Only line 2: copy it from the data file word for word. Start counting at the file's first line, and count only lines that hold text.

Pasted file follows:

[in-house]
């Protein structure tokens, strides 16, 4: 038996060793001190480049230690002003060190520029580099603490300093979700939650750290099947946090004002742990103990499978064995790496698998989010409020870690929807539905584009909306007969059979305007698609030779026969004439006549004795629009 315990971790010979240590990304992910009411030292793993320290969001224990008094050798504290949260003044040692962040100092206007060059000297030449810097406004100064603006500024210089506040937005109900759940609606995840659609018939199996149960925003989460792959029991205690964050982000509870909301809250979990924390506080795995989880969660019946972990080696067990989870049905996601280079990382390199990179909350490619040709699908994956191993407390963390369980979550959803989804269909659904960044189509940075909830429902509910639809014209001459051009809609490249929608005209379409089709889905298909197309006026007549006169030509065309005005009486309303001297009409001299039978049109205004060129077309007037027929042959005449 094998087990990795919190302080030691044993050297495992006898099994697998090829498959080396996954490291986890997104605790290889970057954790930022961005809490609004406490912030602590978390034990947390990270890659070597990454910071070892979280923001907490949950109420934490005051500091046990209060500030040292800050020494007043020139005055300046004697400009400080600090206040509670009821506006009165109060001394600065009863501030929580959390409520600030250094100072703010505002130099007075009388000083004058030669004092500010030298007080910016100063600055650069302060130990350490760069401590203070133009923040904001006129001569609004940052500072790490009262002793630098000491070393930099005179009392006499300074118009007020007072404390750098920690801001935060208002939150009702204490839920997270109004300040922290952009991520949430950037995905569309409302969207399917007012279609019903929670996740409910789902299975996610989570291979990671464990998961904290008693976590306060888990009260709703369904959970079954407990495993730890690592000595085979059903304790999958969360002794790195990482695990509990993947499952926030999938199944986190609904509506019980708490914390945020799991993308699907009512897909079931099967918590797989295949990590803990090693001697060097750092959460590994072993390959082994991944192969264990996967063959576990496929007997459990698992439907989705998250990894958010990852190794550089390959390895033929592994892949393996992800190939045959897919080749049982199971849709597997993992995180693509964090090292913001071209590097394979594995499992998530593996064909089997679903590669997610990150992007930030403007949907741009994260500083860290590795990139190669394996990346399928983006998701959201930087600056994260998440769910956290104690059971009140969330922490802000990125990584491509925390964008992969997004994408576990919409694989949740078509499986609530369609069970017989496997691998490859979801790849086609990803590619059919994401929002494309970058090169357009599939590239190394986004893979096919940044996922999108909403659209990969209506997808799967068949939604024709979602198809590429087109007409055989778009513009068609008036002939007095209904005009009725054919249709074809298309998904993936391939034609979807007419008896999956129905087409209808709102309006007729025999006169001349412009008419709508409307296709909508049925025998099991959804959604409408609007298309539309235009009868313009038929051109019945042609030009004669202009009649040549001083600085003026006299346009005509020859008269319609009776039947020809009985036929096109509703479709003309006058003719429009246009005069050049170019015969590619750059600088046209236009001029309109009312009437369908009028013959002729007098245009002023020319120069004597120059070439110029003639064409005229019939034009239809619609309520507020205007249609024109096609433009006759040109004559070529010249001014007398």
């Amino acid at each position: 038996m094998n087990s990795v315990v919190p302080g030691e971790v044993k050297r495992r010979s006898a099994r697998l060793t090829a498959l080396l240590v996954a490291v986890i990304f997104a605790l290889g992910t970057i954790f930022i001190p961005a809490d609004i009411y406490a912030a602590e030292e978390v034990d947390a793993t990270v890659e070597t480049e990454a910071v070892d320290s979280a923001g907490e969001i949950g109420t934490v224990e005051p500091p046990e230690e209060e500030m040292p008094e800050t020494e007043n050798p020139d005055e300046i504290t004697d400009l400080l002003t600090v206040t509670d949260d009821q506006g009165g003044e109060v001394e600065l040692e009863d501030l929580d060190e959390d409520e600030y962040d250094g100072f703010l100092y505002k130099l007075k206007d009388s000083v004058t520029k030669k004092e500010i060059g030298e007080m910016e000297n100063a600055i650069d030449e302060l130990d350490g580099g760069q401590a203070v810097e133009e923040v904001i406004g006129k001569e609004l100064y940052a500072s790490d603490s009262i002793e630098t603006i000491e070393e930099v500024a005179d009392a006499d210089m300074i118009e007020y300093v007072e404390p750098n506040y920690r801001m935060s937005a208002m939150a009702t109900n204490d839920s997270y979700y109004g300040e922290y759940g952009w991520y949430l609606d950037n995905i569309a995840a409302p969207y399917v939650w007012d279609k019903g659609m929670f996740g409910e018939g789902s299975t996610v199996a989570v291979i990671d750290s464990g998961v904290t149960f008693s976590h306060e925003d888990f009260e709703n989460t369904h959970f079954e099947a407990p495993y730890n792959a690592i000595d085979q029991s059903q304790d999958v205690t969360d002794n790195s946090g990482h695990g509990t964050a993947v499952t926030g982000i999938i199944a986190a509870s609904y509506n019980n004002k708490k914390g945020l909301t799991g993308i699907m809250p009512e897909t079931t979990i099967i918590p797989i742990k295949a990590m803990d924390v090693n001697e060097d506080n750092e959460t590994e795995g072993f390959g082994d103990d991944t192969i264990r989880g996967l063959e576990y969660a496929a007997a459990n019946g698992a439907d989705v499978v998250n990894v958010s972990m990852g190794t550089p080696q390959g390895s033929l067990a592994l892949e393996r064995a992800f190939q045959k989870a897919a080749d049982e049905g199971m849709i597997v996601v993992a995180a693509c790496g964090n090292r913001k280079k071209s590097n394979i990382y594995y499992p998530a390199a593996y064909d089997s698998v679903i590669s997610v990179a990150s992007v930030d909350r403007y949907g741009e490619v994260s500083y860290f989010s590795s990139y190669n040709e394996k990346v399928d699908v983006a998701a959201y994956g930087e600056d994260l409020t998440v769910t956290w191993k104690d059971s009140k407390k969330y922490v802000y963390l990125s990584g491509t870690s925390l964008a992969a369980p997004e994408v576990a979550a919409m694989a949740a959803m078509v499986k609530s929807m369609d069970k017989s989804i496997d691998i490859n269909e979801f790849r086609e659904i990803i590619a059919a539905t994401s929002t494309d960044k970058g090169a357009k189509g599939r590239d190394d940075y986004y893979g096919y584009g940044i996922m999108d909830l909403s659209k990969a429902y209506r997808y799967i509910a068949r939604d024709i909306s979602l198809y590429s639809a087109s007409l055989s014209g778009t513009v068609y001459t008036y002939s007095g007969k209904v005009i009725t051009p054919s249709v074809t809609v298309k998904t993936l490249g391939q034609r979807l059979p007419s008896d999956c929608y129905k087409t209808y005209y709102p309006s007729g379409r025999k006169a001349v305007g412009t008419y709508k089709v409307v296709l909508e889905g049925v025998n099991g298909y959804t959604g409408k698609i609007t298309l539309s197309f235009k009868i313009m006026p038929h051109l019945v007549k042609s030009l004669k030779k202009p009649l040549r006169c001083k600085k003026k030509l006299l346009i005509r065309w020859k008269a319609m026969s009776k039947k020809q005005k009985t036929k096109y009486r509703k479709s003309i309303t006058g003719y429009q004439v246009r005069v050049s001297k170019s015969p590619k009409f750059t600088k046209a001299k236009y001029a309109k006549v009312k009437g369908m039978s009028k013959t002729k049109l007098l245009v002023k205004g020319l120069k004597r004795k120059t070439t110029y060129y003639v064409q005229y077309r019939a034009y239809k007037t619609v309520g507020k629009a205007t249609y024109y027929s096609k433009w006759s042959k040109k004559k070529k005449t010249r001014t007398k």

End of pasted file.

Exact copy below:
């Protein structure tokens, strides 16, 4: 038996060793001190480049230690002003060190520029580099603490300093979700939650750290099947946090004002742990103990499978064995790496698998989010409020870690929807539905584009909306007969059979305007698609030779026969004439006549004795629009 315990971790010979240590990304992910009411030292793993320290969001224990008094050798504290949260003044040692962040100092206007060059000297030449810097406004100064603006500024210089506040937005109900759940609606995840659609018939199996149960925003989460792959029991205690964050982000509870909301809250979990924390506080795995989880969660019946972990080696067990989870049905996601280079990382390199990179909350490619040709699908994956191993407390963390369980979550959803989804269909659904960044189509940075909830429902509910639809014209001459051009809609490249929608005209379409089709889905298909197309006026007549006169030509065309005005009486309303001297009409001299039978049109205004060129077309007037027929042959005449 094998087990990795919190302080030691044993050297495992006898099994697998090829498959080396996954490291986890997104605790290889970057954790930022961005809490609004406490912030602590978390034990947390990270890659070597990454910071070892979280923001907490949950109420934490005051500091046990209060500030040292800050020494007043020139005055300046004697400009400080600090206040509670009821506006009165109060001394600065009863501030929580959390409520600030250094100072703010505002130099007075009388000083004058030669004092500010030298007080910016100063600055650069302060130990350490760069401590203070133009923040904001006129001569609004940052500072790490009262002793630098000491070393930099005179009392006499300074118009007020007072404390750098920690801001935060208002939150009702204490839920997270109004300040922290952009991520949430950037995905569309409302969207399917007012279609019903929670996740409910789902299975996610989570291979990671464990998961904290008693976590306060888990009260709703369904959970079954407990495993730890690592000595085979059903304790999958969360002794790195990482695990509990993947499952926030999938199944986190609904509506019980708490914390945020799991993308699907009512897909079931099967918590797989295949990590803990090693001697060097750092959460590994072993390959082994991944192969264990996967063959576990496929007997459990698992439907989705998250990894958010990852190794550089390959390895033929592994892949393996992800190939045959897919080749049982199971849709597997993992995180693509964090090292913001071209590097394979594995499992998530593996064909089997679903590669997610990150992007930030403007949907741009994260500083860290590795990139190669394996990346399928983006998701959201930087600056994260998440769910956290104690059971009140969330922490802000990125990584491509925390964008992969997004994408576990919409694989949740078509499986609530369609069970017989496997691998490859979801790849086609990803590619059919994401929002494309970058090169357009599939590239190394986004893979096919940044996922999108909403659209990969209506997808799967068949939604024709979602198809590429087109007409055989778009513009068609008036002939007095209904005009009725054919249709074809298309998904993936391939034609979807007419008896999956129905087409209808709102309006007729025999006169001349412009008419709508409307296709909508049925025998099991959804959604409408609007298309539309235009009868313009038929051109019945042609030009004669202009009649040549001083600085003026006299346009005509020859008269319609009776039947020809009985036929096109509703479709003309006058003719429009246009005069050049170019015969590619750059600088046209236009001029309109009312009437369908009028013959002729007098245009002023020319120069004597120059070439110029003639064409005229019939034009239809619609309520507020205007249609024109096609433009006759040109004559070529010249001014007398």